Some of you may have wondered where that skinny bike racer with a beard went that looked like he just walked off the Appalachian trail and six months of eating nothing but cambium. Some of you know exactly where I went and have the luxury of speaking face to face with me....well, I don't know if that's such a luxury, but at least they don't have to stare at a computer screen...but anyway, I'm gonna type stuff here so that I can re-connect with anyone out there who watched me race and listened to me spout in interviews that were supposed to be about bike racing because chance would have it, I'm gonna bike race again. It's going to be, well already is, a long process for me to get back to par so I can race cyclocross for Richard Sachs Cyclocross Team like I did back in 2009......or hopefully better. When that time comes to partake in my favorite activity (traveling places in big machines) then those lucky, or not so lucky, ones who once were able to speak with me will be relegated to the computer to follow along with my adventures and the others will get to witness me suffer the cold, muddy, torture test we call cyclocross first hand. The context is bike racing, but the subject will be elsewhere most of the time. I really can't see how it wouldn't be, I mean how much do we really want to talk about racing unless we juxtapose it onto the real world?
So I'll start with where I went for those who don't know and want to. I've quit bike racing twice in my life. Both times have been the greatest times of my life. Life changing times. It's like I've spent so much of my life dedicated to racing that things build up. The things, well, I want to say, that I really want to be doing, but maybe that isn't the right way to put it. The things that were pushed aside to focus fully on pedaling. Really, the first time I quit I didn't know what I wanted to do, or that I wanted to do anything, until after I hung it up. I flailed around for a bit and eventually found myself re-purposing the bike as a way to "get away" and see the country while living a simple existence. That was life changing, but it ended up being the reason I dove back in to bike racing with more commitment than ever. I was really fit after riding all over the place. I spent couple years racing road as an elite amateur, a couple as a pro and then spent a final year dedicated solely to cyclocross. I hung it up again after the success of 2009 cross season and this time it was like the flood gates opening. I knew exactly what I wanted and it was a matter of how much I could take on at once. I spent the last couple years as a continuation of stuff I wrote about for cxmag back then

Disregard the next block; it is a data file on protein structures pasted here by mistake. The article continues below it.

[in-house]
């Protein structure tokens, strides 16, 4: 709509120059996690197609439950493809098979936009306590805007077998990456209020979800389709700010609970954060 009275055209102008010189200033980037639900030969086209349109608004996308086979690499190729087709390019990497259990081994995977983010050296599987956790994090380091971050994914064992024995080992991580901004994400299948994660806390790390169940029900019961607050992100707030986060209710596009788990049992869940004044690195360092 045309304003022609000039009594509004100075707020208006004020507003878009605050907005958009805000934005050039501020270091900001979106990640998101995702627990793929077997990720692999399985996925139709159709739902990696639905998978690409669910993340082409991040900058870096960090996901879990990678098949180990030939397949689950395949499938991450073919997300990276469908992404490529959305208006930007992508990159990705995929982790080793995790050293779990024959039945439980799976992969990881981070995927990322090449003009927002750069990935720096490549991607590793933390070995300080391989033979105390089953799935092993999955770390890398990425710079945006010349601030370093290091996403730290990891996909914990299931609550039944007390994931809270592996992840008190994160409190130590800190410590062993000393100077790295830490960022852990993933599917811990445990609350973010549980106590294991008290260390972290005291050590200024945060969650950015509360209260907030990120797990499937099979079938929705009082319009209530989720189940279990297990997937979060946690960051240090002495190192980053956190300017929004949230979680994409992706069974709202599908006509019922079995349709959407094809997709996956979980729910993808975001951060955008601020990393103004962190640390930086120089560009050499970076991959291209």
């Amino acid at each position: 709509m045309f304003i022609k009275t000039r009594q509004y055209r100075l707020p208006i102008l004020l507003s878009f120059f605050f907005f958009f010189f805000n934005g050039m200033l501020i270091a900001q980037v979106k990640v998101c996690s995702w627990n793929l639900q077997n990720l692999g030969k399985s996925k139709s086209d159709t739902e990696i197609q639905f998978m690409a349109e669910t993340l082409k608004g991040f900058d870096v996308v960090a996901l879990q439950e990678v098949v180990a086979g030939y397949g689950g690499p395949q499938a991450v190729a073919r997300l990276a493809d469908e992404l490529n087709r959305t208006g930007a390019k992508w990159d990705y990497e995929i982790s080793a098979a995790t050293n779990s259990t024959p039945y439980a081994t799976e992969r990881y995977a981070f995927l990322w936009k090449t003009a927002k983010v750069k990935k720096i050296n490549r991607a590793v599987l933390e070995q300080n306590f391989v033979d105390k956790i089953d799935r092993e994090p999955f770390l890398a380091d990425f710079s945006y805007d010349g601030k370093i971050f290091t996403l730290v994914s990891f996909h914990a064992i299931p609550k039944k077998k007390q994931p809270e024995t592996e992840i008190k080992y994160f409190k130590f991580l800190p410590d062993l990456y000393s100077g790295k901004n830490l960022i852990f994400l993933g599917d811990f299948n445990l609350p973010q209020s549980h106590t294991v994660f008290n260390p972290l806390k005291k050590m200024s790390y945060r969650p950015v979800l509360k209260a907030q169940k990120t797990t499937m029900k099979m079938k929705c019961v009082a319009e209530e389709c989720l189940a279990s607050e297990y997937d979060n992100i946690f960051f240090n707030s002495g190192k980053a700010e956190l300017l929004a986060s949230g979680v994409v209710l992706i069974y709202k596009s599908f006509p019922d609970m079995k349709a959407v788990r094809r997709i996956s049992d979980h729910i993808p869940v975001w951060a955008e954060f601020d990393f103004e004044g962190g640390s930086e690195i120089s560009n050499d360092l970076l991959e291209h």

I've been a student of our past. Learning where we come from and how our ancestors lived. I have picked up alot of the skills used in the daily functions of peoples who lived more connected lives than we do today. In doing so I have made my life more connected. Connected to the real world. When I say the real world people usually think like, paying bills, the work week and stuff. That's the real world? Nah, the real world is the one out there that all the other species on this planet hang out in. That's the one I want to know most about, and I spend much time studying it. I now have a beautiful wife and we have a homestead of sorts with a little cozy cabin. So all this stuff is again, in a way, why I'm heading back to racing. I feel like I have accomplished so much and gotten things headed in the right direction. I can now fit bike racing in there and I want to because I miss the competition. I raced locally a bit last year and it just fueled the fire. Maybe it's a primal hunter-gatherer instinct misplaced in the modern world.
After the words I went out on a few years back, you could call me a hypocrite and you'd be right. I went out for good reasons and I stand by them, but also point out that hybrid cars, solar panels, and quitting bike racing aren't the answer. They might be slightly better options that could help, but the problem is way, way deeper. It's fundamental. Goes so far back that the change necessary is almost unfathomable. Doesn't make the choice good and I certainly aint going to stop trying or lose that awareness I value, but I guess it's a pick your battles situation. Maybe it's a selfish decision. Maybe it's a platform to inspire change. Maybe it's all trivial in a hopeless situation anyway. Or all of the above. Who knows. It is what it is.
The process of obtaining fitness started mid-winter and I'll be posting again soon some details of what has transpired since then. It's been interesting.
thanks for reading